Echelman’s artwork offers visitors an oasis where they can seek a moment of calm sensory experience and heightened awareness of nature and our place within it. “The sky is the canvas for my artwork,” says Echelman.

Embracing change, the monumental sculpture gently billows above the Pier District, allowing the wind to create a choreography of constantly changing shape in the sculpture’s soft surface. The sculpture’s color also transforms at every moment while its surface interplays with natural and projected light. In daytime the sculpture casts shadow drawings on the park and people below, and at night it transforms into a glowing beacon of magenta and violet light. Images available here.

How It’s Made

The technical design process utilizes custom proprietary software that allows Echelman’s team to perform soft-body 3D modeling of the monumental design while understanding the constraints of the craft, and shows digital responses to the forces of gravity and wind.

First, the artist extrudes custom color PTFE (Polytetrafluoroethylene) into fiber. PTFE is a highly-engineered technical fiber that retains its strength under UV exposure, and for this reason has historically been used to coat astronauts’ spacesuits.

Then the artist mixes multiple fiber colors together and braids them into twine. The blended colors of twines are wrapped onto bobbins and loaded onto looms which knot lengths of diamond mesh netting. Mesh is hand-cut and hand-knotted together to sculpt complex geometric forms.

Separately, UHMWPE (Ultra-high-molecular-weight polyethylene) fiber is braided into ropes. This fiber is 15 times stronger than steel by weight and was used by NASA to tether the Mars Rover. These ropes are spliced by hand to create the 420 ft rope structure using a method that fishermen and mariners have used for centuries. Then the net is meticulously hand-knotted to the rope structure.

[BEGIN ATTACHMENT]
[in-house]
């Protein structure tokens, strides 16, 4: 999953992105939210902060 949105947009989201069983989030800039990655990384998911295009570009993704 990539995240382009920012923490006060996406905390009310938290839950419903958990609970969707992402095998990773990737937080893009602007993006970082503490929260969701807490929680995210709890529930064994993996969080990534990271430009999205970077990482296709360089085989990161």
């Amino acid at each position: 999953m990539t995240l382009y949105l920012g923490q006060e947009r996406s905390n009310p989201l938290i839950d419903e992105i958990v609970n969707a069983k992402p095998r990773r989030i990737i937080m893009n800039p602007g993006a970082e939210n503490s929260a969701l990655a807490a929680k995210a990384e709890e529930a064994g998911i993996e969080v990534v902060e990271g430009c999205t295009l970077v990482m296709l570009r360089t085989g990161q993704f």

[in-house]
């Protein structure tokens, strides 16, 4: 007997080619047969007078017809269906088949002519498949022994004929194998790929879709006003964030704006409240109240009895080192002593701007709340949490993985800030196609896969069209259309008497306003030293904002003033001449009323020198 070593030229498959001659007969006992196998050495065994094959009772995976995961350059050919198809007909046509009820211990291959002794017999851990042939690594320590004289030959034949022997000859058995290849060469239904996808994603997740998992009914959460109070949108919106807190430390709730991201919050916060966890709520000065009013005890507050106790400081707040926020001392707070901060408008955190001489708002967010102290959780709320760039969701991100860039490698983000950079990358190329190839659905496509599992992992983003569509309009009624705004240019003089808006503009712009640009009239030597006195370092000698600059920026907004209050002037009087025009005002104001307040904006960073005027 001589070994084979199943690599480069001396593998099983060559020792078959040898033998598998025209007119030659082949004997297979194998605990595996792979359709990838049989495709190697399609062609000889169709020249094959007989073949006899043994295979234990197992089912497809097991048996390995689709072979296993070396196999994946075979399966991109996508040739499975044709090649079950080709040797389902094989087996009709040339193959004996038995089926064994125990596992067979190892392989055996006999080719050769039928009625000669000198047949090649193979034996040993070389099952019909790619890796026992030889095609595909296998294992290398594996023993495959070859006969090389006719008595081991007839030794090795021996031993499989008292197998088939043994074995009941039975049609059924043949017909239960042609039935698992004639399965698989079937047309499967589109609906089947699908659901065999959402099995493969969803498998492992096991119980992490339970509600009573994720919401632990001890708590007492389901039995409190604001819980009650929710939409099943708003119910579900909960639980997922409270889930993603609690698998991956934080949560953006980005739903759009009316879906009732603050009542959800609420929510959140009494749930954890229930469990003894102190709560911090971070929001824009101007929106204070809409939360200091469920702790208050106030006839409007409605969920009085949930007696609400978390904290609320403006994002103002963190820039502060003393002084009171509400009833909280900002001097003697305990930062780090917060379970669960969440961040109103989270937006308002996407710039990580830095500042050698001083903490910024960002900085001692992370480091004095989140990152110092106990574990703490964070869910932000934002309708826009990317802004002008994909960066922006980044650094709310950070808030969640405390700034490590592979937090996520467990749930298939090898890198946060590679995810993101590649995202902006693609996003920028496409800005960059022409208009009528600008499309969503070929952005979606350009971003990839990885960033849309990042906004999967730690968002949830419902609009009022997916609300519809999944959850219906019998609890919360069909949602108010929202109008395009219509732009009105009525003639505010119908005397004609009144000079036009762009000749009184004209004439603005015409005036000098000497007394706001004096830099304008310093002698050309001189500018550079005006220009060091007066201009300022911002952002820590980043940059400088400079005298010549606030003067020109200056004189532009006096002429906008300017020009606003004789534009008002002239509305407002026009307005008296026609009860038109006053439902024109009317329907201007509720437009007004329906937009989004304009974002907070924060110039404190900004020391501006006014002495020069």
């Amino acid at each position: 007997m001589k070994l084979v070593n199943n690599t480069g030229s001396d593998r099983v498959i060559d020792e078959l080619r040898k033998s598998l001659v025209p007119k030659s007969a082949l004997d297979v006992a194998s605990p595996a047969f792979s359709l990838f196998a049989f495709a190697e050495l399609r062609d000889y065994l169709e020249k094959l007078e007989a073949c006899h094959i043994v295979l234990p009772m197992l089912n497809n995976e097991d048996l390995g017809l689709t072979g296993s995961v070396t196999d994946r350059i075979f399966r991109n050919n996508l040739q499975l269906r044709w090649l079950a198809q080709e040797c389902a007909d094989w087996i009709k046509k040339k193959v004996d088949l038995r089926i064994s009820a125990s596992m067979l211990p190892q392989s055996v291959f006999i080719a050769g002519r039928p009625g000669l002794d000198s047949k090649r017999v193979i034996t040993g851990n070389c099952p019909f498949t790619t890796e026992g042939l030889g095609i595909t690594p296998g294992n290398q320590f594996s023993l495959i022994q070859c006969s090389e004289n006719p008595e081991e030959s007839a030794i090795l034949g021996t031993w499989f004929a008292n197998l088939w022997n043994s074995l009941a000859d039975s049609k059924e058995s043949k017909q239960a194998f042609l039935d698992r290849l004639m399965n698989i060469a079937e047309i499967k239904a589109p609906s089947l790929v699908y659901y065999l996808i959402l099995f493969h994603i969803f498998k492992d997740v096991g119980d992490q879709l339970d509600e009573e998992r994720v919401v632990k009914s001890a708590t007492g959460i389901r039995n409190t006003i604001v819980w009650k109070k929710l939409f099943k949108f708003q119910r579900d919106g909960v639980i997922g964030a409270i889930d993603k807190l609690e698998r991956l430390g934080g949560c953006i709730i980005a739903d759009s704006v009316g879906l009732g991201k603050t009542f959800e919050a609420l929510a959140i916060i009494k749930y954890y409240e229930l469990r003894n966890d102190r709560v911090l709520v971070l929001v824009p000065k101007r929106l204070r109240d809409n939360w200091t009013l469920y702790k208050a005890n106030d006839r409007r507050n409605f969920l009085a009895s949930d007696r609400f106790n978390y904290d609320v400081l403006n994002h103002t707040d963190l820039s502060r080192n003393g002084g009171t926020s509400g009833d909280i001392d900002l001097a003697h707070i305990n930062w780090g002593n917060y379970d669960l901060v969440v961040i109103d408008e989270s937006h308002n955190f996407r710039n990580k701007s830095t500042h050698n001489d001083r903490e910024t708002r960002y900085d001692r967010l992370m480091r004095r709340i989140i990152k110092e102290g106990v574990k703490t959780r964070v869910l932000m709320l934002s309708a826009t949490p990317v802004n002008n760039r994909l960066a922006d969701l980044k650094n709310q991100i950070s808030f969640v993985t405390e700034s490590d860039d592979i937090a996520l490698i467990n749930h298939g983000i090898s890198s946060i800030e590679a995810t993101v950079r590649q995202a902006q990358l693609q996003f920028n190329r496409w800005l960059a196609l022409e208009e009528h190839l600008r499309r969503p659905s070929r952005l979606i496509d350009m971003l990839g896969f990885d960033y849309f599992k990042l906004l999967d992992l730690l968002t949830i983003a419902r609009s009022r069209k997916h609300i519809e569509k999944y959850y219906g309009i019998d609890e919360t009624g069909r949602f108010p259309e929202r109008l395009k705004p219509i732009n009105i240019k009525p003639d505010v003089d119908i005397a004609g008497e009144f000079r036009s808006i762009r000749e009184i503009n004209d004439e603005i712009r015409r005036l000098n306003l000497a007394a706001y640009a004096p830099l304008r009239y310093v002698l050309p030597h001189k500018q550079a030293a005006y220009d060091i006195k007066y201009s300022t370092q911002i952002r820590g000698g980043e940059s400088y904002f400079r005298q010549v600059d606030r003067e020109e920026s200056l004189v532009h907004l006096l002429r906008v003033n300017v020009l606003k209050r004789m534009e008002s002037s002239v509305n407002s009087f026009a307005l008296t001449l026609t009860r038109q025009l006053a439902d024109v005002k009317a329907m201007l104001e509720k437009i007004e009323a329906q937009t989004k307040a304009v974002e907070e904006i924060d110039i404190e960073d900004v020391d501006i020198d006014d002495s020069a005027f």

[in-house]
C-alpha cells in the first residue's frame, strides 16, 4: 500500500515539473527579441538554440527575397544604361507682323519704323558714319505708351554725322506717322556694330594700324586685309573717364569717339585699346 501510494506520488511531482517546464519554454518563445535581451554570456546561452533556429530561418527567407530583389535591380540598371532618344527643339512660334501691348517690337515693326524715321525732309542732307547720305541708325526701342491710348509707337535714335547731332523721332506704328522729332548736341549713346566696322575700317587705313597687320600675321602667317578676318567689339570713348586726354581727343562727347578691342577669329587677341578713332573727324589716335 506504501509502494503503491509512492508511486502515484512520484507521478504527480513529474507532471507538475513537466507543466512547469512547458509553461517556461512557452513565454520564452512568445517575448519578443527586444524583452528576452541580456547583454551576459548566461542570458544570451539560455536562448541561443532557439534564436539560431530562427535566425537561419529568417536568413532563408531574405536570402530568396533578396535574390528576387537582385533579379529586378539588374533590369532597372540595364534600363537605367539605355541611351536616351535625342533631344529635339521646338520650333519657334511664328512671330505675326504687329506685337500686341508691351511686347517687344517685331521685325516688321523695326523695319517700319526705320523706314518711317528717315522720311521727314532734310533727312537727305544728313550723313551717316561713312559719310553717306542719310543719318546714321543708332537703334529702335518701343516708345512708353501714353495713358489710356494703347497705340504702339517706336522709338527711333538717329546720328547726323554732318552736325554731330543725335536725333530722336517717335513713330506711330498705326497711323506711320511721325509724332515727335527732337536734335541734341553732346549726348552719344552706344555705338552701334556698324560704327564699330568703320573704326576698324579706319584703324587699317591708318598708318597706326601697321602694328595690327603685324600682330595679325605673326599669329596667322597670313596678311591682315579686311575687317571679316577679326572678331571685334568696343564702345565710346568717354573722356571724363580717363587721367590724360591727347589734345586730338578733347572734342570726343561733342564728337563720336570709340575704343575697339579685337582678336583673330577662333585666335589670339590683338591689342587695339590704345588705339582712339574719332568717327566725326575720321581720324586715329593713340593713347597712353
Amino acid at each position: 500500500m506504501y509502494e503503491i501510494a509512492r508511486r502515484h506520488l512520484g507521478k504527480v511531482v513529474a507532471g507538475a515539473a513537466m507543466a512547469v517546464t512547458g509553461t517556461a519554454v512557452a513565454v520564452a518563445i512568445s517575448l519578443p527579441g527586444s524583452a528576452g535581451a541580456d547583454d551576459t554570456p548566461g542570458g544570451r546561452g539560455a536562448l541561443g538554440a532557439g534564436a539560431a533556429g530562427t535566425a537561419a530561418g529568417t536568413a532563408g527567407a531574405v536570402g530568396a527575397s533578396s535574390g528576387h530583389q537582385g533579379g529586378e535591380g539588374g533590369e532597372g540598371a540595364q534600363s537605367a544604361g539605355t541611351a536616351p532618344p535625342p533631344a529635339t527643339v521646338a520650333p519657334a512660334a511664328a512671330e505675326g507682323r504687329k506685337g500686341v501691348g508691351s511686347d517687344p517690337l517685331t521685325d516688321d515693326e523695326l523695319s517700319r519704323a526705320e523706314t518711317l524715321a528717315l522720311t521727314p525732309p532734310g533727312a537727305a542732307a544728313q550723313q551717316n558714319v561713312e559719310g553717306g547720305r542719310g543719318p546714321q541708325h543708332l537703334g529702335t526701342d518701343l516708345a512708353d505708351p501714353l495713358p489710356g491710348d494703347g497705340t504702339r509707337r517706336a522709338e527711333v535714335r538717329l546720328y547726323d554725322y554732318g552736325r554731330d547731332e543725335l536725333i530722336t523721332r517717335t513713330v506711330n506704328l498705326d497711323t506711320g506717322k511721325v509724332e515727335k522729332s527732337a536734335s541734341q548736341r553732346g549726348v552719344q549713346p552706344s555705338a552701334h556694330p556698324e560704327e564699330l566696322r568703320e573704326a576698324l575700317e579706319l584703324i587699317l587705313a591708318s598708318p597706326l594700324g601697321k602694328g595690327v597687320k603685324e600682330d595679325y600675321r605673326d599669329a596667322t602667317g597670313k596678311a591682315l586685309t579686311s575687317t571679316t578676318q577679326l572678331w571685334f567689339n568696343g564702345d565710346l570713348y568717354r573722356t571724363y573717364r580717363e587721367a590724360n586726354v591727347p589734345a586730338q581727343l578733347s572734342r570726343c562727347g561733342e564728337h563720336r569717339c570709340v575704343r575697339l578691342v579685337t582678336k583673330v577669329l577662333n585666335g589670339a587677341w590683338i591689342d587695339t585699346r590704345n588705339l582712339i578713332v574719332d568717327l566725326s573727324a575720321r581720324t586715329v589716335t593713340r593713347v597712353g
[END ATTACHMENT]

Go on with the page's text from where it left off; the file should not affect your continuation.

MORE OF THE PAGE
Cranes arrive on site to pull the ropes into tension at maximum force levels of 65 tons at top of masts. The net and rope structure has been engineered by Arup to withstand a design wind load of 150 mph.

The sculpture is illuminated with sustainable low-energy LED lights which project a combination of colors designed by the artist to transform the sculpture at night into a glowing beacon.

About ‘Bending Arc’ and Janet Echelman

The internationally-renowned artist, born and raised along the shores of Tampa Bay, was inspired by historical postcards depicting blue and white striped beach parasols together with the geometric forms made by colonies of barnacles growing on the underside of the pier itself. The sculpture’s design in aerial view can be read as three barnacle-like parasols nestled together.

As she continued her design process, she learned of the site’s important Civil Rights Movement significance, as the place where local citizens began peacefully challenging racial barriers, leading to the 1957 US Supreme Court case ruling which upheld the rights of all citizens to enjoy use of the municipal beach and swimming pool without discrimination. The sculpture’s geometry in section is composed of multiple arcs, which gently billow in the wind. The artist titled the sculpture Bending Arc in reference to MLK’s words: “The arc of the moral universe is long, but it bends toward justice.”

Echelman’s work has been celebrated for enlivening cities and have become focal points for urban life on five continents, from Singapore, Sydney, Shanghai, and Santiago, to Beijing, Boston, New York and London. Her experiential sculptures such as her permanent works in Porto, Vancouver, San Francisco, West Hollywood, Phoenix, Eugene, Greensboro, Philadelphia, and Seattle transform daily with colored light and the natural movement of wind.

About the St. Pete Pier

Janet Echelman was commissioned to create a monumental aerial sculpture for the Pier District which is also receiving multiple accolades for its future-forward design, an ambitious and sustainable infrastructure that not only embraces, but empowers St. Petersburg’s growth. It encompasses many things from economic development, urban resilience and environmental awareness to equity, access, enjoyment and recreation – designed to be as rich in use now as it will be in twenty years, fifty years and beyond.